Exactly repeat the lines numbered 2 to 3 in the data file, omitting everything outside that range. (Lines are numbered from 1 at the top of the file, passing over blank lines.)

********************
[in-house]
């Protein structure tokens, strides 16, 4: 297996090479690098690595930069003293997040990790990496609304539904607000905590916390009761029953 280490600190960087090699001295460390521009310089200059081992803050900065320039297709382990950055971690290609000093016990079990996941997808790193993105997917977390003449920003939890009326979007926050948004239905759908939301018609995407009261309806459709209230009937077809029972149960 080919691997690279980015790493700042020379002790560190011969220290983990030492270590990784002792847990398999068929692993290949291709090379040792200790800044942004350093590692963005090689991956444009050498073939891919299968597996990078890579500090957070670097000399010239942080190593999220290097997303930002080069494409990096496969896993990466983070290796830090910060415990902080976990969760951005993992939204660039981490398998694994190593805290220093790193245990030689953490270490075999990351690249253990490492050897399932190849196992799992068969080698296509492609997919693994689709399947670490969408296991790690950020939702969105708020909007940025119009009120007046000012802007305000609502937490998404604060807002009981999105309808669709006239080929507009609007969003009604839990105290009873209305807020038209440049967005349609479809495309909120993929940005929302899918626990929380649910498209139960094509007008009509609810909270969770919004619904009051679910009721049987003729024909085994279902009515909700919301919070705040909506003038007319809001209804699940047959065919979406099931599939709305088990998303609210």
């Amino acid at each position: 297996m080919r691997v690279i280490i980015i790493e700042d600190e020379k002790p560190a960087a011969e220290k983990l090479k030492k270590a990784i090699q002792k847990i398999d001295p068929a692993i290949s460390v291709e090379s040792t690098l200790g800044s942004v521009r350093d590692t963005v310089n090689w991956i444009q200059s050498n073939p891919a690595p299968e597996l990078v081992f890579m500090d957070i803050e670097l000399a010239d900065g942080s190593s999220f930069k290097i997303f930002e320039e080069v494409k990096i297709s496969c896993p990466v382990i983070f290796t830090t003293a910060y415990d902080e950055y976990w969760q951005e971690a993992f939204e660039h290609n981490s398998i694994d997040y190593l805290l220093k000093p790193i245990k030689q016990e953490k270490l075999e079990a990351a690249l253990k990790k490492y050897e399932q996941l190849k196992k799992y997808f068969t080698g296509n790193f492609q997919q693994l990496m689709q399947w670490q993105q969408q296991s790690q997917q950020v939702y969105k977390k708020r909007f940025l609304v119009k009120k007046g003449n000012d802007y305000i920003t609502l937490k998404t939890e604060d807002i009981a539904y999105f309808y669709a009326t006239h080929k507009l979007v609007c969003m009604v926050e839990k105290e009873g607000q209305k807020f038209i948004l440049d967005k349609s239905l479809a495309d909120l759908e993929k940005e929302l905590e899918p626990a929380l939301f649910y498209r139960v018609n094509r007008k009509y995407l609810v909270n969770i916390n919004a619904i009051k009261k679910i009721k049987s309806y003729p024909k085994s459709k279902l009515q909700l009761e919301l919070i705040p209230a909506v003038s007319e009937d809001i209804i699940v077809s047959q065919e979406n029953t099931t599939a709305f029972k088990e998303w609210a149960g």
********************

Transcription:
């Protein structure tokens, strides 16, 4: 297996090479690098690595930069003293997040990790990496609304539904607000905590916390009761029953 280490600190960087090699001295460390521009310089200059081992803050900065320039297709382990950055971690290609000093016990079990996941997808790193993105997917977390003449920003939890009326979007926050948004239905759908939301018609995407009261309806459709209230009937077809029972149960 080919691997690279980015790493700042020379002790560190011969220290983990030492270590990784002792847990398999068929692993290949291709090379040792200790800044942004350093590692963005090689991956444009050498073939891919299968597996990078890579500090957070670097000399010239942080190593999220290097997303930002080069494409990096496969896993990466983070290796830090910060415990902080976990969760951005993992939204660039981490398998694994190593805290220093790193245990030689953490270490075999990351690249253990490492050897399932190849196992799992068969080698296509492609997919693994689709399947670490969408296991790690950020939702969105708020909007940025119009009120007046000012802007305000609502937490998404604060807002009981999105309808669709006239080929507009609007969003009604839990105290009873209305807020038209440049967005349609479809495309909120993929940005929302899918626990929380649910498209139960094509007008009509609810909270969770919004619904009051679910009721049987003729024909085994279902009515909700919301919070705040909506003038007319809001209804699940047959065919979406099931599939709305088990998303609210």
């Amino acid at each position: 297996m080919r691997v690279i280490i980015i790493e700042d600190e020379k002790p560190a960087a011969e220290k983990l090479k030492k270590a990784i090699q002792k847990i398999d001295p068929a692993i290949s460390v291709e090379s040792t690098l200790g800044s942004v521009r350093d590692t963005v310089n090689w991956i444009q200059s050498n073939p891919a690595p299968e597996l990078v081992f890579m500090d957070i803050e670097l000399a010239d900065g942080s190593s999220f930069k290097i997303f930002e320039e080069v494409k990096i297709s496969c896993p990466v382990i983070f290796t830090t003293a910060y415990d902080e950055y976990w969760q951005e971690a993992f939204e660039h290609n981490s398998i694994d997040y190593l805290l220093k000093p790193i245990k030689q016990e953490k270490l075999e079990a990351a690249l253990k990790k490492y050897e399932q996941l190849k196992k799992y997808f068969t080698g296509n790193f492609q997919q693994l990496m689709q399947w670490q993105q969408q296991s790690q997917q950020v939702y969105k977390k708020r909007f940025l609304v119009k009120k007046g003449n000012d802007y305000i920003t609502l937490k998404t939890e604060d807002i009981a539904y999105f309808y669709a009326t006239h080929k507009l979007v609007c969003m009604v926050e839990k105290e009873g607000q209305k807020f038209i948004l440049d967005k349609s239905l479809a495309d909120l759908e993929k940005e929302l905590e899918p626990a929380l939301f649910y498209r139960v018609n094509r007008k009509y995407l609810v909270n969770i916390n919004a619904i009051k009261k679910i009721k049987s309806y003729p024909k085994s459709k279902l009515q909700l009761e919301l919070i705040p209230a909506v003038s007319e009937d809001i209804i699940v077809s047959q065919e979406n029953t099931t599939a709305f029972k088990e998303w609210a149960g």